Effects of Cerebral Blood Flow and Vessel Conditions on Speech Recognition in Patients With Postlingual Adult Cochlear Implant: Predictable Factors for the Efficacy of Cochlear Implant

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Abstract

Objectives:

Cochlear implantation (CI) has been the most successful procedure for restoring hearing in a patient with severe and profound hearing loss. However, possibly owing to the variable brain functions of each patient, its performance and the associated patient satisfaction are widely variable. The authors hypothesize that peripheral and cerebral circulation can be assessed by noninvasive and globally available methods, yielding superior presurgical predictive factors of the performance of CI in adult patients with postlingual hearing loss who are scheduled to undergo CI.

Design:

Twenty-two adult patients with cochlear implants for postlingual hearing loss were evaluated using Doppler sonography measurement of the cervical arteries (reflecting cerebral blood flow), flow-mediated dilation (FMD; reflecting the condition of cerebral arteries), and their pre-/post-CI best score on a monosyllabic discrimination test (pre-/post-CI best monosyllabic discrimination [BMD] score). Correlations between post-CI BMD score and the other factors were examined using univariate analysis and stepwise multiple linear regression analysis. The prediction factors were calculated by examining the receiver-operating characteristic curve between post-CI BMD score and the significantly positively correlated factors.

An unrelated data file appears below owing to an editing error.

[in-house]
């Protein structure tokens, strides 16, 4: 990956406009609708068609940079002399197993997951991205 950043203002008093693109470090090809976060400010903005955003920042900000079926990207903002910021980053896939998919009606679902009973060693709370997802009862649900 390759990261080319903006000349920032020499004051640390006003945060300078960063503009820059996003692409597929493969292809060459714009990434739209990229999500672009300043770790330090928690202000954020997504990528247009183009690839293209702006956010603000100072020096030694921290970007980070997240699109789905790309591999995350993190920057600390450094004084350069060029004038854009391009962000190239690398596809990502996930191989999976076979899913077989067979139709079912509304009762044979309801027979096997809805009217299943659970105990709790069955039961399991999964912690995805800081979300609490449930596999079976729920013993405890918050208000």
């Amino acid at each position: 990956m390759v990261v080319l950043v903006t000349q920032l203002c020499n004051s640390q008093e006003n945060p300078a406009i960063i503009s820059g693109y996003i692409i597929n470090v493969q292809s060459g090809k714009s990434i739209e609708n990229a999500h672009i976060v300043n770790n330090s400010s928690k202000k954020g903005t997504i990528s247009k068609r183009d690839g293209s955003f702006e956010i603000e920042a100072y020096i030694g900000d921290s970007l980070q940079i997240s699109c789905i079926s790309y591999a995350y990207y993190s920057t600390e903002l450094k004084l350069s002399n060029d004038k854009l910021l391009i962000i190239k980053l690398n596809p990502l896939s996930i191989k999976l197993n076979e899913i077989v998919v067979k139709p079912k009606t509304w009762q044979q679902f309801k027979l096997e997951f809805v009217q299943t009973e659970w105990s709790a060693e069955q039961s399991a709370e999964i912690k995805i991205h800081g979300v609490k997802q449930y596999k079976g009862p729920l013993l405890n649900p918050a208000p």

Results:

Age and duration of deafness had a moderately negative correlation. The mean velocity of the internal carotid arteries and FMD had a moderate-to-strong positive correlation with the post-CI BMD score in univariate analysis. Stepwise multiple linear regression analysis revealed that only FMD was significantly positively correlated with post-CI BMD score. Analysis of the receiver-operating characteristic curve showed that a FMD cutoff score of 1.8 significantly predicted post-CI BMD score.

Conclusions:

These data suggest that FMD is a convenient, noninvasive, and widely available tool for predicting the efficacy of cochlear implants. An FMD cutoff score of 1.8 could be a good index for determining whether patients will hear well with cochlear implants. It could also be used to predict whether cochlear implants will provide good speech recognition benefits to candidates, even if their speech discrimination is poor. This FMD index could become a useful predictive tool for candidates with poor speech discrimination to determine the efficacy of CI before surgery.

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